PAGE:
ublimity, an aesthetic of power, always seems intimately related to questions of real political and societal power. Longinus, the late-classical writer who invented the term in the context of rhetoric, made greatness a matter of rhetorical and artistic power. Burnett, who saw the world as a sublime ruin, created the aesthetic category in order to describe our reactions to divine power. Many eighteenth-century authors, including Addison, Burke, and Johnson, made the sublime a matter of relative size and hence power, for the spectator of natural sublimity always experiences a situation of being overpowered by the size or energy of the sublime phenomenon, an endless desert, majestic mountain, raging ocean, or thundering waterfall:
Victoria Falls, Zimbabwe, August 1997, during the dry season. When the rains come, the separate falls become a single continuous mass of falling water. Photographs © George P. Landow may be used without written permission for any educational purpose. Any commercial or other use requires prior written permisison from george at landow.com; replace "at" by "@."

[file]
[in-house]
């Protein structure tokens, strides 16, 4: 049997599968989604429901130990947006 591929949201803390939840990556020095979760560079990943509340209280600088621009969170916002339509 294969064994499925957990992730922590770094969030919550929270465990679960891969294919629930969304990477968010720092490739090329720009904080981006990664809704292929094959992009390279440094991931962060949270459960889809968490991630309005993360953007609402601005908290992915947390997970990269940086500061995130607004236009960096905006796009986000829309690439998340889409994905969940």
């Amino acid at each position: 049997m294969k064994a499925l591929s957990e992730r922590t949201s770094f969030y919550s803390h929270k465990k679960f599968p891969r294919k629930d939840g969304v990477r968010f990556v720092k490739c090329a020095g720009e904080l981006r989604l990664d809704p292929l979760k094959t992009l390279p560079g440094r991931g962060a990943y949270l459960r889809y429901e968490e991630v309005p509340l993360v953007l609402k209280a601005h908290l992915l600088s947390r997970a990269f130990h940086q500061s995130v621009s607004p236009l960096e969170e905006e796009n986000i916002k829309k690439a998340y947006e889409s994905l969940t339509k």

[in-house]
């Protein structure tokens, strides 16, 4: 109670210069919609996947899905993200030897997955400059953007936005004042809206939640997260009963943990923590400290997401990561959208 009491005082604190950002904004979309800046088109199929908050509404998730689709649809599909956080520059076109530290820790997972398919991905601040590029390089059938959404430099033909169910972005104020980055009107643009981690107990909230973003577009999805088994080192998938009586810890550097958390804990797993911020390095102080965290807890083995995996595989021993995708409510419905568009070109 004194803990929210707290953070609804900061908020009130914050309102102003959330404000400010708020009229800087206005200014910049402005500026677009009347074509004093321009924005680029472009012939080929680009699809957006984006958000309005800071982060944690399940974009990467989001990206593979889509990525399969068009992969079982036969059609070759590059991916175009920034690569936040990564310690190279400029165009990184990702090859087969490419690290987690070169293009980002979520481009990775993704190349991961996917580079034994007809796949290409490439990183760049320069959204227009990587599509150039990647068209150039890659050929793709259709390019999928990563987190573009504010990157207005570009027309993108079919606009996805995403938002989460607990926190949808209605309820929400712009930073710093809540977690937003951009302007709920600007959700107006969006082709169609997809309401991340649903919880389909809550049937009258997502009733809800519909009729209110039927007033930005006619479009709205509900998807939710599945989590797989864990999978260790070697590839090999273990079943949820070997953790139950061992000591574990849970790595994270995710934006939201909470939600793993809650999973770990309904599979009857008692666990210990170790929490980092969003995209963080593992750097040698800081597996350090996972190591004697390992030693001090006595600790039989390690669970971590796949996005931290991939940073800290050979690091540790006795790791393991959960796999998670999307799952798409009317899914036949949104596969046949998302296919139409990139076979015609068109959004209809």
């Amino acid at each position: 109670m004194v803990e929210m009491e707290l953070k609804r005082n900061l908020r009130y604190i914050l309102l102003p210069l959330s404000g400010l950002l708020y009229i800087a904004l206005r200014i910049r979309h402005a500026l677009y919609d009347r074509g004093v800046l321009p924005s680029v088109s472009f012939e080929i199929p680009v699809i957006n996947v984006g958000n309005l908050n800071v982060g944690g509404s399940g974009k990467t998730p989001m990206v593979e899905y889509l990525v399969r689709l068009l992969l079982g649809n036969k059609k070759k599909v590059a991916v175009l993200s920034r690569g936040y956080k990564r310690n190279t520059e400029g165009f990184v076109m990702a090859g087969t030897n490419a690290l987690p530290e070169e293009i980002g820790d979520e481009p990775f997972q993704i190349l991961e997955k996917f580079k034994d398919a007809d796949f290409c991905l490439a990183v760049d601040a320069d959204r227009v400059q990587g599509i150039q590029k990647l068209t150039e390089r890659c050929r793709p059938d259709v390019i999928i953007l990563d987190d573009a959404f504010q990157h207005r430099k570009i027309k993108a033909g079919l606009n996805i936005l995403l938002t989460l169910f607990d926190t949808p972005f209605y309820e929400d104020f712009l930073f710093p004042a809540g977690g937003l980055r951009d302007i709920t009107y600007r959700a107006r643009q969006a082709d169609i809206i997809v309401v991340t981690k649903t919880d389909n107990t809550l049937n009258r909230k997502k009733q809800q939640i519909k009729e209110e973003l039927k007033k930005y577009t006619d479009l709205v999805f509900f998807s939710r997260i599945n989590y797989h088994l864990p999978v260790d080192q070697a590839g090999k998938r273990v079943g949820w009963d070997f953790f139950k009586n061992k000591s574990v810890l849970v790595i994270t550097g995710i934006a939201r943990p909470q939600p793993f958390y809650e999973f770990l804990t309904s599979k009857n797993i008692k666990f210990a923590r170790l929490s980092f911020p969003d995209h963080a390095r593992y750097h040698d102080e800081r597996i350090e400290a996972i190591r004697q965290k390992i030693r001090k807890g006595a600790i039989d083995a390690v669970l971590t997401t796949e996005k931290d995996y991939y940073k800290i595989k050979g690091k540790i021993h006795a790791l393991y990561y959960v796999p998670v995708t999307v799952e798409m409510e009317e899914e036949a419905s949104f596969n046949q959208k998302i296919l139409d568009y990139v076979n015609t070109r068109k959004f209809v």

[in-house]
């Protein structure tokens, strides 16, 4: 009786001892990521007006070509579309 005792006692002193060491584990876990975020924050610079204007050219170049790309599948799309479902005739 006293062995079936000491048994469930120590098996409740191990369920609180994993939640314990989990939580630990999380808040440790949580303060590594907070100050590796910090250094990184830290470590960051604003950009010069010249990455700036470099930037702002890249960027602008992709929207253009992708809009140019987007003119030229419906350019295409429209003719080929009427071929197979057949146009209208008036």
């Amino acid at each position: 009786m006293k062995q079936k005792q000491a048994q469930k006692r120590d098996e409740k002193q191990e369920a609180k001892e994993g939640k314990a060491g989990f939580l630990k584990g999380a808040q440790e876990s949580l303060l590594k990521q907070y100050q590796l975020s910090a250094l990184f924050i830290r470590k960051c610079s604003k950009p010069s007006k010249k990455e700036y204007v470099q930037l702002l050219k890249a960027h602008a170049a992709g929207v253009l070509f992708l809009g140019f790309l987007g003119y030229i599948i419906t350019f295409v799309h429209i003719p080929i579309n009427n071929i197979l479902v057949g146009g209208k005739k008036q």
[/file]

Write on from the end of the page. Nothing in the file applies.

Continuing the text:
In the terms of descriptions of proper gender relations of the period, the enjoyer of the sublime, who is often described as being "ravished" by the experience, takes an essentially feminine role. Under the influence of Edmund Burke who contrasted the bracing sublimity of masculine power to the relaxing effects of feminine beauty, sublimity became an explicitly gendered aesthetic category. Nonetheles, both men and women experienced it in the same way.
What relations do you think might exist between the idea of sublimity and the Industrial Revolution?
Last modified December 2001